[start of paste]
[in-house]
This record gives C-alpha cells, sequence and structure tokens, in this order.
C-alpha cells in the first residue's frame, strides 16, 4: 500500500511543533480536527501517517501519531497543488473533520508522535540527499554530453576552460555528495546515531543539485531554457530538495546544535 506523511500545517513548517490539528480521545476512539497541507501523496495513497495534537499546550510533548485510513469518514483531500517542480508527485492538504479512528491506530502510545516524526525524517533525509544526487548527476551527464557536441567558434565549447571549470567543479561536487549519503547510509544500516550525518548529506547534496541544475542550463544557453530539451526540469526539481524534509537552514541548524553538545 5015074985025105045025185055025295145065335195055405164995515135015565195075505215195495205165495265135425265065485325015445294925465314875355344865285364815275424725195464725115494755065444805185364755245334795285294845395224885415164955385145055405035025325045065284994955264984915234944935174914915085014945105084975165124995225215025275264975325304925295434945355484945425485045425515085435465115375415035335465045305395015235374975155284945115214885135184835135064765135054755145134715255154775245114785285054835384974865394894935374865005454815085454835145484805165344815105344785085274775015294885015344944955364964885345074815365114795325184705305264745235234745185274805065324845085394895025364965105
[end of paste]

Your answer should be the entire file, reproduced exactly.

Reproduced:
[in-house]
This record gives C-alpha cells, sequence and structure tokens, in this order.
C-alpha cells in the first residue's frame, strides 16, 4: 500500500511543533480536527501517517501519531497543488473533520508522535540527499554530453576552460555528495546515531543539485531554457530538495546544535 506523511500545517513548517490539528480521545476512539497541507501523496495513497495534537499546550510533548485510513469518514483531500517542480508527485492538504479512528491506530502510545516524526525524517533525509544526487548527476551527464557536441567558434565549447571549470567543479561536487549519503547510509544500516550525518548529506547534496541544475542550463544557453530539451526540469526539481524534509537552514541548524553538545 5015074985025105045025185055025295145065335195055405164995515135015565195075505215195495205165495265135425265065485325015445294925465314875355344865285364815275424725195464725115494755065444805185364755245334795285294845395224885415164955385145055405035025325045065284994955264984915234944935174914915085014945105084975165124995225215025275264975325304925295434945355484945425485045425515085435465115375415035335465045305395015235374975155284945115214885135184835135064765135054755145134715255154775245114785285054835384974865394894935374865005454815085454835145484805165344815105344785085274775015294885015344944955364964885345074815365114795325184705305264745235234745185274805065324845085394895025364965105